The U.S. Embrace of the Palestinian Unity Government

For Washington, there are worse scenarios than dealing with a Palestinian government that includes a terrorist organization. Like dealing with no one at all.

A photo of Dr. Zvi Bar'el.
Zvi Bar'el
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U.S. Secretary of State John Kerry, left, meets with Palestinian President Mahmoud Abbas , Amman, Jordan,  March 26, 2014.
U.S. Secretary of State John Kerry, left, meets with Palestinian President Mahmoud Abbas , Amman, Jordan, March 26, 2014.Credit: AP
A photo of Dr. Zvi Bar'el.
Zvi Bar'el

The Americans found themselves a successful rationale for their expected support of the Palestinian unity government. The State Department spokeswoman explained that there were no Hamas people sitting in the new Palestinian Authority government. That explanation fell far short of convincing the pro-Israel AIPAC lobby, which in a rushed statement last week reminded Members of Congress that American law is clear on this point.

“No funds can be provided to a Palestinian government in which Hamas participates or has undue influence. We now urge Congress to conduct a thorough review of continued U.S. assistance to the Palestinian Authority to ensure that the law is completely followed and implemented,” the statement read.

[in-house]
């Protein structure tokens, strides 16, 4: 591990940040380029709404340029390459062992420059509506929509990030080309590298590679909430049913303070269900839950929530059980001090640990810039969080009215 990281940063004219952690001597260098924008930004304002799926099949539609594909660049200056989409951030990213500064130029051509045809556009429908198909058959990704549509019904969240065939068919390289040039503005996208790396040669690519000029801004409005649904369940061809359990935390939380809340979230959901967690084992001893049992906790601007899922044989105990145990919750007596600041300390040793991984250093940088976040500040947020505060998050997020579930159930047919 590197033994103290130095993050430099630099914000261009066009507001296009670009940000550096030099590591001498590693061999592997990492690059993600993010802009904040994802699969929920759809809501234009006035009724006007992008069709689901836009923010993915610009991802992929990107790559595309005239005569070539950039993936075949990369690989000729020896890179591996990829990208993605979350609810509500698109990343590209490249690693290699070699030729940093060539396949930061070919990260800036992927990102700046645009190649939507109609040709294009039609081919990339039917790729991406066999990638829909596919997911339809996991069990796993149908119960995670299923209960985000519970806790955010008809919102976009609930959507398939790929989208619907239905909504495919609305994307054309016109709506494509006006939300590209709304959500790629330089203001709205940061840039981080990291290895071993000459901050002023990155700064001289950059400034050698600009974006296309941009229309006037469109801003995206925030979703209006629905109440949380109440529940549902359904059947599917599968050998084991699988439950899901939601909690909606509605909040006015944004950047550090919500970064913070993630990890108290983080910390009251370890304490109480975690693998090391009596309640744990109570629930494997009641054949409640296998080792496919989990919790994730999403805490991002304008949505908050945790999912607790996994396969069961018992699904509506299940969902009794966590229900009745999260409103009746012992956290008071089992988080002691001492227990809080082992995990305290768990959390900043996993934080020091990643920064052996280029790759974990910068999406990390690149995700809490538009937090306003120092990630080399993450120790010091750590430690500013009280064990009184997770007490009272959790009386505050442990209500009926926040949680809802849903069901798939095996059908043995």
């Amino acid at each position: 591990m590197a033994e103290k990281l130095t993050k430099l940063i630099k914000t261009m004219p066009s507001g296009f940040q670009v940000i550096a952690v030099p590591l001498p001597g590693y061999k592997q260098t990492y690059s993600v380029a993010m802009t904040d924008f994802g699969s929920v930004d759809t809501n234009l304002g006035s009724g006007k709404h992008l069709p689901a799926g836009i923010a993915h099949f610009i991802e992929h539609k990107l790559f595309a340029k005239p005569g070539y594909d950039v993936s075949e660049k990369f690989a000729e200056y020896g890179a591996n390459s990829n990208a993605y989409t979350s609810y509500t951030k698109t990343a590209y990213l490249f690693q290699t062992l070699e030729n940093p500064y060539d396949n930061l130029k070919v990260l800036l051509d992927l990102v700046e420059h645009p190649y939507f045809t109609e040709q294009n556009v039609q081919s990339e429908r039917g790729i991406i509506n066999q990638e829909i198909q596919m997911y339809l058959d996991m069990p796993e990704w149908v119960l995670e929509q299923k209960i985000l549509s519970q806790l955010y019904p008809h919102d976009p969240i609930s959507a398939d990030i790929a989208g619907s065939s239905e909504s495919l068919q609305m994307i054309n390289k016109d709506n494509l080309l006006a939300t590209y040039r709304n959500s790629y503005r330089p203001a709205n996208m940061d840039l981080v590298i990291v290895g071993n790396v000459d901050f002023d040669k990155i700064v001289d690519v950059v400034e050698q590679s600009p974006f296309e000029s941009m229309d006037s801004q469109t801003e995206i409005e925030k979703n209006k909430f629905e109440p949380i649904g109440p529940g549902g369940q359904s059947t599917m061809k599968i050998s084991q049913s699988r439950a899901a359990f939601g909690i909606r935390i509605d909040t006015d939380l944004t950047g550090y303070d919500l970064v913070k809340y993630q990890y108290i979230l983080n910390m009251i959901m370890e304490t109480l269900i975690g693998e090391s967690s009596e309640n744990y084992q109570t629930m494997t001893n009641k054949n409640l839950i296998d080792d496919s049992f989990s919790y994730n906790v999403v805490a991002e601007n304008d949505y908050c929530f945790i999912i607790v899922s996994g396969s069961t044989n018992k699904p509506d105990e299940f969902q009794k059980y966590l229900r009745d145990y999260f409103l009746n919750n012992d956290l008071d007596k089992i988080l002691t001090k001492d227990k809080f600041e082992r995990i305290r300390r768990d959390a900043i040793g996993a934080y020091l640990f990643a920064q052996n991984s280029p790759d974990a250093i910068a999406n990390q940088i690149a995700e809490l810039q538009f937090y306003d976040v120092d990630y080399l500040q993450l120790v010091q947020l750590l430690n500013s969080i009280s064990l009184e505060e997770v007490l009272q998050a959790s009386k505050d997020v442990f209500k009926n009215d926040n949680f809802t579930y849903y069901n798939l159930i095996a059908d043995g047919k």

American law may be sacred, but even saints know how to perform acrobatics when necessary. And for Washington such acrobatics are necessary. America’s friends in the Middle East are evaporating. The number of conflicts in which the United States can exert its influence is on the decline. Under such circumstances, a break in contacts with the Palestinian Authority could be disastrous for Washington.

Israel may be able to exist without cooperating with the Palestinian Authority. But what will happen when some time in the future Prime Minister Benjamin Netanyahu asks Washington to use its veto power at the UN Security Council in order to block recognition of a Palestinian state, or when Netanyahu wants America to persuade Palestinian President Mahmoud Abbas not to file complaints against Israel in the International Court of Justice? It would be very much to the State Department’s advantage to have an open phone line to the Palestinian government even if Hamas is a partner in that government.

Over the past three years, Washington has understood that it can no longer choose its friends in the Middle East. Even more importantly, however, is that as its influence wanes, it must at least maintain access to regimes. Over the past year, the United States has found itself virtually shut out of Egypt. It deliberated to its detriment over whether or not to consider Abdel Fattah al-Sissi’s seizure of power to be a revolution or a coup. The Obama administration managed to evade heavy pressure to halt aid to Egypt despite the U.S. law barring assistance to regimes that have seized power in a military coup. When it became clear that Egypt was pursuing possible arms deals with the Russians, the White House was quick to authorize military equipment sales to the Egyptians.